Today, there is no serious disagreement among the majority of Israelis over these basic principles. And there is also little dispute that Netanyahu has been wildly successful at implementing them.

This then brings us to the present political deadlock.

On the face of things, the race ought to be an easy one. Netanyahu's Likud is running a distant first, polling between 28–31 seats. Its closest rival, the center-left Yesh Atid Party, run by former finance minister and television personality Yair Lapid, is polling between 14–19 seats. Netanyahu's approval rating is more than twice Lapid's.

But all of the polls show that after three elections, the next Knesset will likely be as deadlocked as the previous three. Netanyahu's Likud-led multiparty right-religious bloc is polling between 58–61 seats. If Netanyahu fails to win 61 seats, either Lapid will become prime minister or Israel will remain politically paralyzed pending a fifth election sometime in the late summer.

If Lapid forms the next government, he will reinstate the Left's failed strategic appeasement policies toward Israel's enemies, as well as its failed populist economic policies that will stop Israel's economic rise in its tracks. The public doesn't want those policies—but all the same, the polls indicate that Lapid's chances of winning an opportunity to implement them are excellent.

Israeli Prime Minister Benjamin Netanyahu
Israeli Prime Minister Benjamin Netanyahu Alex Wong/Getty Images

Lapid's prospects owe entirely to a largely ignored force in Israeli politics—disaffected politicians on the Right. Three parties: Israel Beitenu, Yamina and Tikvah Hadasha, which together are polling between 30–35 seats, are led by such politicians. They bear the chief responsibility for Israel's now-chronic political instability. And if Netanyahu lacks the requisite 61 seats to form a government, Israel Beitenu, led by Netanyahu's former chief of staff and former Defense and Foreign Minister Avigdor Liberman, has pledged to join a Lapid-led government. Tikvah Hadasha, led by former Likud education minister and Netanyahu's defeated rival for Likud party leadership, Gideon Sa'ar, is likely to join as well. Although Yamina, led by Netanyahu's former chief of staff and former Defense and Education Minister Naftali Bennett, is now expected to join a Netanyahu-led coalition and Bennett belatedly announced that he will not join a Lapid-led government, Yamina's campaign is still directed solely against Netanyahu.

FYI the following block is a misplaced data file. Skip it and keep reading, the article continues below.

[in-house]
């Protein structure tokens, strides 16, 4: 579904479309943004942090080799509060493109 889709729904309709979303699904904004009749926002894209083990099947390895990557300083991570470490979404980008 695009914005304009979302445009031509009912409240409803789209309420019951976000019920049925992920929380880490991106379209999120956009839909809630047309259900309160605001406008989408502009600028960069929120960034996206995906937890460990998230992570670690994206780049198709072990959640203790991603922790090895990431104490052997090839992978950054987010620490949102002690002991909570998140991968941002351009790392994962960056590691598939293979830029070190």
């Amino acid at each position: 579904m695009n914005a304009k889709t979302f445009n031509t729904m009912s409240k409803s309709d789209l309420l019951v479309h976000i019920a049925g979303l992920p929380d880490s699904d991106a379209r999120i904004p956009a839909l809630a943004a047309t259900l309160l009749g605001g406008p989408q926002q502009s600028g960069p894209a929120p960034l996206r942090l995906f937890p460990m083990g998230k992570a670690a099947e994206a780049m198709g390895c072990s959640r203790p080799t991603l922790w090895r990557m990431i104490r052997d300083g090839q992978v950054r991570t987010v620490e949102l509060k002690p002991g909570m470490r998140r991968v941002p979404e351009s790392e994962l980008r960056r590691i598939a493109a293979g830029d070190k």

Both Sa'ar and Bennett are presenting themselves as prime ministerial candidates despite the fact that neither has any chance of forming a government. Liberman, Sa'ar and Bennett are not running anti-Netanyahu campaigns because they disagree with Netanyahu on the substantive issues. By and large, they agree with him. They are attacking him because, as they see it, Netanyahu's defeat is a necessary precondition for their own political advancements.

In other words, the reason the Left—despite it marginal public support—may form Israel's next government and the reason why the likeliest outcome of next month's "Take Four" elections is further deadlock is because Liberman, Sa'ar and Bennett are splitting the Right. They are so eager to remove Netanyahu from power that they are willing to risk electing a leftist government or forcing the country into a fifth election to achieve that goal.